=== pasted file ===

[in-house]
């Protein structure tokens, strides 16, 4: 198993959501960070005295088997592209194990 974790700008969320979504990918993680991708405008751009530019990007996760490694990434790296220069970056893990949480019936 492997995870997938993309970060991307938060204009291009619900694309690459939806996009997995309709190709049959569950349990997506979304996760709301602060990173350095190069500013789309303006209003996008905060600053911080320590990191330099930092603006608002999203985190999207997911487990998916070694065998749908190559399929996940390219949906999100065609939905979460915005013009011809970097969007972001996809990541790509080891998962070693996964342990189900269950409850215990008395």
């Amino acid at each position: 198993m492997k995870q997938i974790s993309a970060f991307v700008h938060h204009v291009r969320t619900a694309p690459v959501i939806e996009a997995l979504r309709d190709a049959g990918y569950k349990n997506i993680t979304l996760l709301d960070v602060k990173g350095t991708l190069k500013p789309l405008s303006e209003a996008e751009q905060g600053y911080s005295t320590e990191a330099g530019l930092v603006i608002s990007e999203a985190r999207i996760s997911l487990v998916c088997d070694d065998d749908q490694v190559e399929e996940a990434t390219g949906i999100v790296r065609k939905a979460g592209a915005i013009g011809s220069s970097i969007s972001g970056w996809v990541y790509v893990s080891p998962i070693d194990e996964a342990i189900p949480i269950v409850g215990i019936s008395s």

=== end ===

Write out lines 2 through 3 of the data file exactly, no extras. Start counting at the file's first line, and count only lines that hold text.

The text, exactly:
């Protein structure tokens, strides 16, 4: 198993959501960070005295088997592209194990 974790700008969320979504990918993680991708405008751009530019990007996760490694990434790296220069970056893990949480019936 492997995870997938993309970060991307938060204009291009619900694309690459939806996009997995309709190709049959569950349990997506979304996760709301602060990173350095190069500013789309303006209003996008905060600053911080320590990191330099930092603006608002999203985190999207997911487990998916070694065998749908190559399929996940390219949906999100065609939905979460915005013009011809970097969007972001996809990541790509080891998962070693996964342990189900269950409850215990008395």
């Amino acid at each position: 198993m492997k995870q997938i974790s993309a970060f991307v700008h938060h204009v291009r969320t619900a694309p690459v959501i939806e996009a997995l979504r309709d190709a049959g990918y569950k349990n997506i993680t979304l996760l709301d960070v602060k990173g350095t991708l190069k500013p789309l405008s303006e209003a996008e751009q905060g600053y911080s005295t320590e990191a330099g530019l930092v603006i608002s990007e999203a985190r999207i996760s997911l487990v998916c088997d070694d065998d749908q490694v190559e399929e996940a990434t390219g949906i999100v790296r065609k939905a979460g592209a915005i013009g011809s220069s970097i969007s972001g970056w996809v990541y790509v893990s080891p998962i070693d194990e996964a342990i189900p949480i269950v409850g215990i019936s008395s």